How to Get Rid of Athlete’s Foot and Corns Naturally

Over the years I have collected many different natural remedies – some from my family and friends from Eastern Europe, some from other places. I have tried them myself and what have worked – I put in my notebook for later use. I intend to bring them to you in a series of short articles. Here are two simple remedies for foot problems:

Athlete’s foot is a fungal infection affecting the areas around toes and can spread to other areas of the foot. Some forms are mild, but most can cause flaking, itching, deep painful cracks and bleeding and can produce a foul odor. The fungus thrives in warm and moist places and it can be easily transmitted, specially in places like public showers, swimming pools, locker rooms, etc.

Most over-the-counter drugs stop the symptoms for a while, but it usually returns with vengeance. Here is a simple and effective way of treating athlete’s foot I have learnt from my Grandmother with easy to obtain natural ingredients:

Get some mutton fat (tallow) from a butcher’s shop (beef tallow can also be used), trim the skin and blood vessels. Cook over slow heat until it melts, strain and pour into jars, let it cool. (Mutton tallow can be stored in a fridge in an air-tight jar to prevent oxidation for a few weeks, beef tallow stores almost indefinitely without refrigeration). Wash and dry your feet and apply the tallow to affected areas in a thin layer. Put clean socks on to prevent staining your clothes. Taking zinc supplements and vitamin E from a good source will help speeding up the process and make it more permanent.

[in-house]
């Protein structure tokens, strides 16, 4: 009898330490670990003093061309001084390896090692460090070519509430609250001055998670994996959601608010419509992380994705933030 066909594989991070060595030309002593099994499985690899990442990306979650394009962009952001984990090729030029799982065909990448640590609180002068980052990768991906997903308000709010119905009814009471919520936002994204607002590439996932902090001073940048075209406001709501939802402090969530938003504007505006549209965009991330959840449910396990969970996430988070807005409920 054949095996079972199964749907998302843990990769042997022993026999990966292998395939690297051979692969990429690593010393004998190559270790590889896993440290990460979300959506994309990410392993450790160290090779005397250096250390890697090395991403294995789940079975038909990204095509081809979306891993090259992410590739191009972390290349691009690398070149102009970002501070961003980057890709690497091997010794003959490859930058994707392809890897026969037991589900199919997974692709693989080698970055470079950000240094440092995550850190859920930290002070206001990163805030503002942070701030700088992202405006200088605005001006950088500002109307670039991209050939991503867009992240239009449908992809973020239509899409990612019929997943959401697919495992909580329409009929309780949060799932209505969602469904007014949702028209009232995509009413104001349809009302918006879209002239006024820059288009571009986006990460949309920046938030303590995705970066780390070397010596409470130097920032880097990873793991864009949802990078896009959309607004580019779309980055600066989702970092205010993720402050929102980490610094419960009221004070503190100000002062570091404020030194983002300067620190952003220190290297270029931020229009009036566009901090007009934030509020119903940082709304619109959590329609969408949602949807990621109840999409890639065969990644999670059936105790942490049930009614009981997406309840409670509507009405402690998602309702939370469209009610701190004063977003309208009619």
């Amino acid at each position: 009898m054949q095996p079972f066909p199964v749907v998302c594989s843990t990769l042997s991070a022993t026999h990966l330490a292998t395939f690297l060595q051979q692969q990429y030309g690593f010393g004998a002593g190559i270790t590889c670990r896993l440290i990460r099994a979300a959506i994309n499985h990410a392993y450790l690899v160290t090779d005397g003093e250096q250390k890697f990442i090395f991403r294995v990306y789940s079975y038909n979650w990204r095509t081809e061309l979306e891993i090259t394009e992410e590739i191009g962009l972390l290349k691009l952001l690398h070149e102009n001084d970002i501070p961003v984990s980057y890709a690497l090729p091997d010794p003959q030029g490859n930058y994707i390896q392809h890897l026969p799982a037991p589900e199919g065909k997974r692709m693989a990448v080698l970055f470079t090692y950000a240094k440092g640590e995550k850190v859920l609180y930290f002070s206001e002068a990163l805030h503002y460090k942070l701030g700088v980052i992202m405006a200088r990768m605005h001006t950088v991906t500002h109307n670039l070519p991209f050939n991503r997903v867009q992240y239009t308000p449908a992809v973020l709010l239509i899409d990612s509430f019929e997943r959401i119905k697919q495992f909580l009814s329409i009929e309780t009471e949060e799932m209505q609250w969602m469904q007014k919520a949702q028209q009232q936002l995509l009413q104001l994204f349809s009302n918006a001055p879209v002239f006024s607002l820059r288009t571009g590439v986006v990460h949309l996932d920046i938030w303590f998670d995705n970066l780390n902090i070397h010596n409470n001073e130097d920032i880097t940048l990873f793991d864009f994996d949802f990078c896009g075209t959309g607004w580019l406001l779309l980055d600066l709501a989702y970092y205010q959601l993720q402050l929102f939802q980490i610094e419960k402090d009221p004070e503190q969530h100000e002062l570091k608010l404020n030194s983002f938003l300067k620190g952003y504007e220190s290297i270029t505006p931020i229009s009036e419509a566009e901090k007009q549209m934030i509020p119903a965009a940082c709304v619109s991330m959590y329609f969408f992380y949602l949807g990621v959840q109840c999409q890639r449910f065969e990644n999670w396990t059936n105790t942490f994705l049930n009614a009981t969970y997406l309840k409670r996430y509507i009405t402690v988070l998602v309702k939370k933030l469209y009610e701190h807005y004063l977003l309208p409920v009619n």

Corns are areas of hardened skin, usually on the tips or tops of the toes, sometimes on the side of the foot. They can be extremely painful. Usually they form in response to rubbing and pressure from too tight or too narrow shoes.

You can get rid of them using very simple method: Get a clove of garlic, run it through a garlic press or cut up into small pieces, add a small pinch of sea salt and using a spoon – mash it till smooth. Put a dab of it on the top of the corn and cover with band-Aid. In 2-3 days pull the band-Aid off – in most cases the corn will come off.

The Author

Chris Gozdzik’s main interests are dowsing and alternative healing.

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